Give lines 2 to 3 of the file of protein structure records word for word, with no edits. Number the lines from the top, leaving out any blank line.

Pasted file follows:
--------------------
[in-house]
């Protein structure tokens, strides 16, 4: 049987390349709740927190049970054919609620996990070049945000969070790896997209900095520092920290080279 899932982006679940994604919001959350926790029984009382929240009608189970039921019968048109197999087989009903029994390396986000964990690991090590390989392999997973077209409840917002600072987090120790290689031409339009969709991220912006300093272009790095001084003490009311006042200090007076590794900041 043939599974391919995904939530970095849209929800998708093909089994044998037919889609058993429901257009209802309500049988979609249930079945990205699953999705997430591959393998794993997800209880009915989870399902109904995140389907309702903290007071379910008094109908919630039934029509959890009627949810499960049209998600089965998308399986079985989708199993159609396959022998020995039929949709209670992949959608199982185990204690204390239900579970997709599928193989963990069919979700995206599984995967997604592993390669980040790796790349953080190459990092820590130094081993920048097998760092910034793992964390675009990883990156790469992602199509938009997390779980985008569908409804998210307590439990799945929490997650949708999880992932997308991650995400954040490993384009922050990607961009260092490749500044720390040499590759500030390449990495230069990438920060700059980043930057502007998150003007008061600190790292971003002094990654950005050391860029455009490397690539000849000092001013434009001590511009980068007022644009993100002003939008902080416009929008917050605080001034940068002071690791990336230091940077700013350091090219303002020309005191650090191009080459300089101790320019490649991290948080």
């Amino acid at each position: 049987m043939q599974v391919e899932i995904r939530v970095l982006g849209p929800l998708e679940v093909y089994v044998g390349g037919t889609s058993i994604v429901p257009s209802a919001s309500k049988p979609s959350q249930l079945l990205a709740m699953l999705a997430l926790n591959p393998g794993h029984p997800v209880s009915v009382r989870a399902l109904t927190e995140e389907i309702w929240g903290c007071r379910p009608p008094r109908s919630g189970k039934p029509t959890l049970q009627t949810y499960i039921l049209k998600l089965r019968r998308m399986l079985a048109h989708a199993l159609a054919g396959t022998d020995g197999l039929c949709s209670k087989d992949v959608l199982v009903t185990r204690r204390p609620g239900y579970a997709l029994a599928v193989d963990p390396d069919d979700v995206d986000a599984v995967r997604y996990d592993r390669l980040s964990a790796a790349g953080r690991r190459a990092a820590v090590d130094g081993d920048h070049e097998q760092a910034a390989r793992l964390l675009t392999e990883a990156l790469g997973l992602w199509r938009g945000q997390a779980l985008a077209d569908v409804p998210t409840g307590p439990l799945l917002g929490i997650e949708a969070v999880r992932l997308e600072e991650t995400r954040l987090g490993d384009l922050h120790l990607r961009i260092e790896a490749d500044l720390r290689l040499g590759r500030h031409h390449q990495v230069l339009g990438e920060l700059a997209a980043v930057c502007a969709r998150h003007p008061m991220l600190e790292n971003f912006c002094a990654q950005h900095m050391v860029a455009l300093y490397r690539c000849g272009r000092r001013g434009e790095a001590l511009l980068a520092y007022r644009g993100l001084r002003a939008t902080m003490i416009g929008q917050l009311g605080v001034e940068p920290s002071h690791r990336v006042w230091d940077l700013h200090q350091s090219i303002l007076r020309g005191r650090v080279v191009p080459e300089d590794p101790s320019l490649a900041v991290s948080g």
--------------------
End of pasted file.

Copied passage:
């Protein structure tokens, strides 16, 4: 049987390349709740927190049970054919609620996990070049945000969070790896997209900095520092920290080279 899932982006679940994604919001959350926790029984009382929240009608189970039921019968048109197999087989009903029994390396986000964990690991090590390989392999997973077209409840917002600072987090120790290689031409339009969709991220912006300093272009790095001084003490009311006042200090007076590794900041 043939599974391919995904939530970095849209929800998708093909089994044998037919889609058993429901257009209802309500049988979609249930079945990205699953999705997430591959393998794993997800209880009915989870399902109904995140389907309702903290007071379910008094109908919630039934029509959890009627949810499960049209998600089965998308399986079985989708199993159609396959022998020995039929949709209670992949959608199982185990204690204390239900579970997709599928193989963990069919979700995206599984995967997604592993390669980040790796790349953080190459990092820590130094081993920048097998760092910034793992964390675009990883990156790469992602199509938009997390779980985008569908409804998210307590439990799945929490997650949708999880992932997308991650995400954040490993384009922050990607961009260092490749500044720390040499590759500030390449990495230069990438920060700059980043930057502007998150003007008061600190790292971003002094990654950005050391860029455009490397690539000849000092001013434009001590511009980068007022644009993100002003939008902080416009929008917050605080001034940068002071690791990336230091940077700013350091090219303002020309005191650090191009080459300089101790320019490649991290948080």
């Amino acid at each position: 049987m043939q599974v391919e899932i995904r939530v970095l982006g849209p929800l998708e679940v093909y089994v044998g390349g037919t889609s058993i994604v429901p257009s209802a919001s309500k049988p979609s959350q249930l079945l990205a709740m699953l999705a997430l926790n591959p393998g794993h029984p997800v209880s009915v009382r989870a399902l109904t927190e995140e389907i309702w929240g903290c007071r379910p009608p008094r109908s919630g189970k039934p029509t959890l049970q009627t949810y499960i039921l049209k998600l089965r019968r998308m399986l079985a048109h989708a199993l159609a054919g396959t022998d020995g197999l039929c949709s209670k087989d992949v959608l199982v009903t185990r204690r204390p609620g239900y579970a997709l029994a599928v193989d963990p390396d069919d979700v995206d986000a599984v995967r997604y996990d592993r390669l980040s964990a790796a790349g953080r690991r190459a990092a820590v090590d130094g081993d920048h070049e097998q760092a910034a390989r793992l964390l675009t392999e990883a990156l790469g997973l992602w199509r938009g945000q997390a779980l985008a077209d569908v409804p998210t409840g307590p439990l799945l917002g929490i997650e949708a969070v999880r992932l997308e600072e991650t995400r954040l987090g490993d384009l922050h120790l990607r961009i260092e790896a490749d500044l720390r290689l040499g590759r500030h031409h390449q990495v230069l339009g990438e920060l700059a997209a980043v930057c502007a969709r998150h003007p008061m991220l600190e790292n971003f912006c002094a990654q950005h900095m050391v860029a455009l300093y490397r690539c000849g272009r000092r001013g434009e790095a001590l511009l980068a520092y007022r644009g993100l001084r002003a939008t902080m003490i416009g929008q917050l009311g605080v001034e940068p920290s002071h690791r990336v006042w230091d940077l700013h200090q350091s090219i303002l007076r020309g005191r650090v080279v191009p080459e300089d590794p101790s320019l490649a900041v991290s948080g």